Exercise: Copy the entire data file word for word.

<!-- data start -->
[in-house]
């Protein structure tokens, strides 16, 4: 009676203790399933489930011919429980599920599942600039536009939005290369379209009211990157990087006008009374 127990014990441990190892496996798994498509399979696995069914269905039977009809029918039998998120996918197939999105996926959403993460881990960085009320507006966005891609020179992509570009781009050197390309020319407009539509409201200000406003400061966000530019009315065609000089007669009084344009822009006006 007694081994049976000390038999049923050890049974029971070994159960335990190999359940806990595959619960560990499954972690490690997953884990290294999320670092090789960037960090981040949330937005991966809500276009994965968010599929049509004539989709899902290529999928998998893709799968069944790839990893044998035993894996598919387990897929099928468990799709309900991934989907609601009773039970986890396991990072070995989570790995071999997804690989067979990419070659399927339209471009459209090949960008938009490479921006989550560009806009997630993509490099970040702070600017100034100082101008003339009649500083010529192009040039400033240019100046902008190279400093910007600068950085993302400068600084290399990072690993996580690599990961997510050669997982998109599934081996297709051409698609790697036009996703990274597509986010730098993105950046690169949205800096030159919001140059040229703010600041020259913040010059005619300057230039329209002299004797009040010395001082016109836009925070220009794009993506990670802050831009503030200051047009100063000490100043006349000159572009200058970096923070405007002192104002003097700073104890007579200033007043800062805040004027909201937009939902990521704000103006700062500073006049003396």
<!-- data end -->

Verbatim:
[in-house]
């Protein structure tokens, strides 16, 4: 009676203790399933489930011919429980599920599942600039536009939005290369379209009211990157990087006008009374 127990014990441990190892496996798994498509399979696995069914269905039977009809029918039998998120996918197939999105996926959403993460881990960085009320507006966005891609020179992509570009781009050197390309020319407009539509409201200000406003400061966000530019009315065609000089007669009084344009822009006006 007694081994049976000390038999049923050890049974029971070994159960335990190999359940806990595959619960560990499954972690490690997953884990290294999320670092090789960037960090981040949330937005991966809500276009994965968010599929049509004539989709899902290529999928998998893709799968069944790839990893044998035993894996598919387990897929099928468990799709309900991934989907609601009773039970986890396991990072070995989570790995071999997804690989067979990419070659399927339209471009459209090949960008938009490479921006989550560009806009997630993509490099970040702070600017100034100082101008003339009649500083010529192009040039400033240019100046902008190279400093910007600068950085993302400068600084290399990072690993996580690599990961997510050669997982998109599934081996297709051409698609790697036009996703990274597509986010730098993105950046690169949205800096030159919001140059040229703010600041020259913040010059005619300057230039329209002299004797009040010395001082016109836009925070220009794009993506990670802050831009503030200051047009100063000490100043006349000159572009200058970096923070405007002192104002003097700073104890007579200033007043800062805040004027909201937009939902990521704000103006700062500073006049003396």